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Sorting through the fluff: How do we define Cloud?

I have covered the topic of defining cloud computing a few times on this site, but I think that it is a good time to revisit that definition again. Cloud computing has evolved somewhat since I wrote those articles, and although everything still holds true, I feel that Information Technology professionals are now spending more time trying to understand cloud computing than ever before. Now is a great time to revisit the definition of cloud computing as the researching of the technology is trending upward.

One of the most basic definitions given for cloud computing is computing that takes place on the internet. This is a result of the long lasting moniker assigned to the internet in the tech community - the cloud. It would make sense that if you are computing across the internet, you are cloud computing. Right? Well, in the most basic sense, yes that is true, but cloud computing much more than that. It is safe to say, however, that you can not have cloud computing without network access like the internet.

So what is cloud computing? Well, it depends. There are several definitions that take into account whether you are a cloud provider, consumer or perhaps both. I'll start with the easiest - the consumer. Have you ever used internet-based services like Gmail, Google Docs, Salesforce.com, Facebook or Twitter? If you have, you are on the consumer side of the cloud computing spectrum. You are using a service that is offered (sometimes free) and it sits out in 'the cloud.' You do not have to run servers or other infrastructure to make it work. You just access the services via a web browser or mobile device. These services are often very easy to use and easy to access in many ways. You are not aware of the processes and technologies that take place behind the scenes to make these services work, and you really don't need to be.

On the flip side, if you are providing a web-based service to customers or the public at large, you may know a little more about the back-end technologies that make it happen. You may have an application or website that is hosted for you by a company like Rackspace or GoDaddy. These hosting companies provide the infrastructure and you provide the service (application) to your customers. While this is getting closer to cloud computing, it may still not be cloud in that a static hosting service is not really a cloud infrastructure. Now if your application needs to scale to accommodate more users on-the-fly and then shrink back to a pre-determined size (in order to reduce operation costs), companies like Rackspace provide cloud servers for you to build on. Here is where we start first dipping our toes in the true cloud world.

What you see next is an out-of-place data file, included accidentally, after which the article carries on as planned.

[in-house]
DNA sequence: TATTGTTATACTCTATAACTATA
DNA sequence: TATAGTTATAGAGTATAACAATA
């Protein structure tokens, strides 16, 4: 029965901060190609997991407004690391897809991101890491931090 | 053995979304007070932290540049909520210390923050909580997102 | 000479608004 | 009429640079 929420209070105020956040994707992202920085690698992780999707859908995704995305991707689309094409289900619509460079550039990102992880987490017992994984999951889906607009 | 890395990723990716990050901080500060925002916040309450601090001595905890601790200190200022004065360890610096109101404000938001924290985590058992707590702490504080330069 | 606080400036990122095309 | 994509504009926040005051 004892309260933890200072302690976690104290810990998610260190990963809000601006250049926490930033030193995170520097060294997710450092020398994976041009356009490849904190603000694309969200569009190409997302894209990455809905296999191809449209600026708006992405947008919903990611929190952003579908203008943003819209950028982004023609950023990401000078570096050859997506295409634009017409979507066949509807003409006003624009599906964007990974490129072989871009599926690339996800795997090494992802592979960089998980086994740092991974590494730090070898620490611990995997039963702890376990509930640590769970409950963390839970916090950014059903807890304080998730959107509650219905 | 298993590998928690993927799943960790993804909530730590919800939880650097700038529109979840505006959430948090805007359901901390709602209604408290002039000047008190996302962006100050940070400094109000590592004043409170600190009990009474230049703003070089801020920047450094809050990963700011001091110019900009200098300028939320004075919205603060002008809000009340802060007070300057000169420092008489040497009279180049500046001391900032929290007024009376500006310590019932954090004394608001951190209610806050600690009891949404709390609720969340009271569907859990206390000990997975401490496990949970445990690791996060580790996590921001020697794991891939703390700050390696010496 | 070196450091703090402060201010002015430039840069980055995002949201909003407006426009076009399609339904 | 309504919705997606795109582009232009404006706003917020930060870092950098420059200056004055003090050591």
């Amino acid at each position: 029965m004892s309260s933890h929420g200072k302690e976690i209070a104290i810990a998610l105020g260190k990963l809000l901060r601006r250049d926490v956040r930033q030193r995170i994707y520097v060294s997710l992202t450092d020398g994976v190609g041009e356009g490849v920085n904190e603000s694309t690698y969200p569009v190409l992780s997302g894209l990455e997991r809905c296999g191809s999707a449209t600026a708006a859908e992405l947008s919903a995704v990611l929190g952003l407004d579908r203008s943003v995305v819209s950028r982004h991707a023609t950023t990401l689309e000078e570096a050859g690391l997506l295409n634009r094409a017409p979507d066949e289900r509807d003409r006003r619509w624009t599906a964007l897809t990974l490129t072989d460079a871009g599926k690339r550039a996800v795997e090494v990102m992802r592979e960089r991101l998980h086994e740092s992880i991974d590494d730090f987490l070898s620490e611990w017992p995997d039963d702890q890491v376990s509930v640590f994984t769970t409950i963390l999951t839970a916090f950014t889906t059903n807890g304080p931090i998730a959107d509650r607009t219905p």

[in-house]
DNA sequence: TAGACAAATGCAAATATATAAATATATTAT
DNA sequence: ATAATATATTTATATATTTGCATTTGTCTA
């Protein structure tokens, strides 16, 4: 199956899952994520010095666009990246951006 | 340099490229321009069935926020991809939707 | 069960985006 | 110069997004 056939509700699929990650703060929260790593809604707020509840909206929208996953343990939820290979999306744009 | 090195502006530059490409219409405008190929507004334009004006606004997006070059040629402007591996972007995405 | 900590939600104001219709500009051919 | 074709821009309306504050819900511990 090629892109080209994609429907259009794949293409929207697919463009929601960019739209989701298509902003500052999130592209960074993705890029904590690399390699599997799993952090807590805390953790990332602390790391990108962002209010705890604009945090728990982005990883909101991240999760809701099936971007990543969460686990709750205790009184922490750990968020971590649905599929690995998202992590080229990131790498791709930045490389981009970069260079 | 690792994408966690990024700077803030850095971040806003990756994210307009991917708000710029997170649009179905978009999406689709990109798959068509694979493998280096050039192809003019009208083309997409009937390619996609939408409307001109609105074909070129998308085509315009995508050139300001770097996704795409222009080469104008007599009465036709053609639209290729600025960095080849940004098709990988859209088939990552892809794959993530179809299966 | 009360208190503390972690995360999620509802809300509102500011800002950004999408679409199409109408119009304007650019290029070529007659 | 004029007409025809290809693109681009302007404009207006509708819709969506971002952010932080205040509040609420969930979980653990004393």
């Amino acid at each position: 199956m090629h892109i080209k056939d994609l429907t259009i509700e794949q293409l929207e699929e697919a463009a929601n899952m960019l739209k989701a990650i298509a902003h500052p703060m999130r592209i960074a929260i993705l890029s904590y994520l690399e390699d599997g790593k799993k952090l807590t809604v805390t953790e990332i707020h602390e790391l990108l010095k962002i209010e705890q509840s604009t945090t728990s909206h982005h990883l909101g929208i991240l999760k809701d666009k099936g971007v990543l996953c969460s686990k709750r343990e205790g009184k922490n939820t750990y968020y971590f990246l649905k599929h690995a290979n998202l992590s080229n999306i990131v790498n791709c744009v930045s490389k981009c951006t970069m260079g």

When you leave the realm of static hosting and move to a platform that can scale based on demand, you have now stepped into the cloud. There is a level of automation going on behind the scenes that assigns resources as needed to your application or service. In the most basic sense, this is all based on demand. The infrastructure serving up your application is elastic. It can scale up and down according to demand. This elasticity and scalability based on demand is cloud computing in its true essence. With this model, however, we are still stuck with a monolithic application silo that can only scale vertically. An application instance on a server can only scale as large as the server will allow. What do you do when that happens?

This brings me to what I see as the true definition of cloud computing. Cloud computing is the combination of an elastic infrastructure which leverages automation via an 'aware' application and can scale itself horizontally as well as vertically on demand. Whew! Let's break that one down. You already know about the elastic infrastructure and automation for scalability. An aware application is one which is written to function and interact with the cloud computing platform to scale as needed. In this sense, the application will monitor work load and demand. When it senses that it is becoming over-taxed, it can communicate to the elastic infrastructure that it needs another instance spun-up and put into service. This instance can be on the same server, or another server. The ability to spin-up instances across multiple servers, and have these instances work as a cluster, is what gives horizontal scalability to the application. If the application is written correctly, there is no limit to the horizontal scalability of the application. Being able to identify events in the application layer and trigger events in the elastic infrastructure based on a pre-defined response set is what we call orchestration. Think of an orchestra conductor signaling musicians as it is their turn to play in an intricately weaved symphony. The fluidity with which this happens as the many parts contribute to more than the sum is orchestration at its finest, and this is where cloud computing can deliver the best value. When we write applications that are aware of all parts of their make-up, from hardware to code, we provide the ability to orchestrate various processes based on events that occur.

Hopefully this sheds a little more light on what cloud computing is and how you can leverage the technology in your businesses.

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